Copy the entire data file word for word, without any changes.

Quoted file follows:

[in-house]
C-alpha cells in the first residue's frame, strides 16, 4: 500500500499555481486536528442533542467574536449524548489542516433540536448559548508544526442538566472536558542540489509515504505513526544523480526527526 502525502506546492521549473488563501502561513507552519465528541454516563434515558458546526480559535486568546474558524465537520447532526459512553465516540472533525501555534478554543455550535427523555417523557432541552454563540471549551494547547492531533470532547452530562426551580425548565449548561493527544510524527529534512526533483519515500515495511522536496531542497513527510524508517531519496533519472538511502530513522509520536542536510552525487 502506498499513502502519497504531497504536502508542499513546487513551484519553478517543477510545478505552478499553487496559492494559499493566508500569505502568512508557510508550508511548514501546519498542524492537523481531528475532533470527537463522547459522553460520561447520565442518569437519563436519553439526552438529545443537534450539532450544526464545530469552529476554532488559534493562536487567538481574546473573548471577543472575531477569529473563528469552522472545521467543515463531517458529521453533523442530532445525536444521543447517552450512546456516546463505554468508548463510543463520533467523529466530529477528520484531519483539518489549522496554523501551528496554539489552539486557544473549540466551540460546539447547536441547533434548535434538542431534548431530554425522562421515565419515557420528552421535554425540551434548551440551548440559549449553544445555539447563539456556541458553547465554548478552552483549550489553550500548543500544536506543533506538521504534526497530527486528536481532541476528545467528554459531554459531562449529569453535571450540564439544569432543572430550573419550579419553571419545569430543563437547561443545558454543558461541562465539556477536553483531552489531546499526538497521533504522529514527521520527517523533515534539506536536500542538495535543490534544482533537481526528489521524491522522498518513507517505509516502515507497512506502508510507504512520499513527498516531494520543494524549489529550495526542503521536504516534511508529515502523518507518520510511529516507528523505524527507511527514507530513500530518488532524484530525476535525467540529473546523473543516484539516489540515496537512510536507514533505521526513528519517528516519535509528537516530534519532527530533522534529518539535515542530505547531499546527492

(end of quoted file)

[in-house]
C-alpha cells in the first residue's frame, strides 16, 4: 500500500499555481486536528442533542467574536449524548489542516433540536448559548508544526442538566472536558542540489509515504505513526544523480526527526 502525502506546492521549473488563501502561513507552519465528541454516563434515558458546526480559535486568546474558524465537520447532526459512553465516540472533525501555534478554543455550535427523555417523557432541552454563540471549551494547547492531533470532547452530562426551580425548565449548561493527544510524527529534512526533483519515500515495511522536496531542497513527510524508517531519496533519472538511502530513522509520536542536510552525487 502506498499513502502519497504531497504536502508542499513546487513551484519553478517543477510545478505552478499553487496559492494559499493566508500569505502568512508557510508550508511548514501546519498542524492537523481531528475532533470527537463522547459522553460520561447520565442518569437519563436519553439526552438529545443537534450539532450544526464545530469552529476554532488559534493562536487567538481574546473573548471577543472575531477569529473563528469552522472545521467543515463531517458529521453533523442530532445525536444521543447517552450512546456516546463505554468508548463510543463520533467523529466530529477528520484531519483539518489549522496554523501551528496554539489552539486557544473549540466551540460546539447547536441547533434548535434538542431534548431530554425522562421515565419515557420528552421535554425540551434548551440551548440559549449553544445555539447563539456556541458553547465554548478552552483549550489553550500548543500544536506543533506538521504534526497530527486528536481532541476528545467528554459531554459531562449529569453535571450540564439544569432543572430550573419550579419553571419545569430543563437547561443545558454543558461541562465539556477536553483531552489531546499526538497521533504522529514527521520527517523533515534539506536536500542538495535543490534544482533537481526528489521524491522522498518513507517505509516502515507497512506502508510507504512520499513527498516531494520543494524549489529550495526542503521536504516534511508529515502523518507518520510511529516507528523505524527507511527514507530513500530518488532524484530525476535525467540529473546523473543516484539516489540515496537512510536507514533505521526513528519517528516519535509528537516530534519532527530533522534529518539535515542530505547531499546527492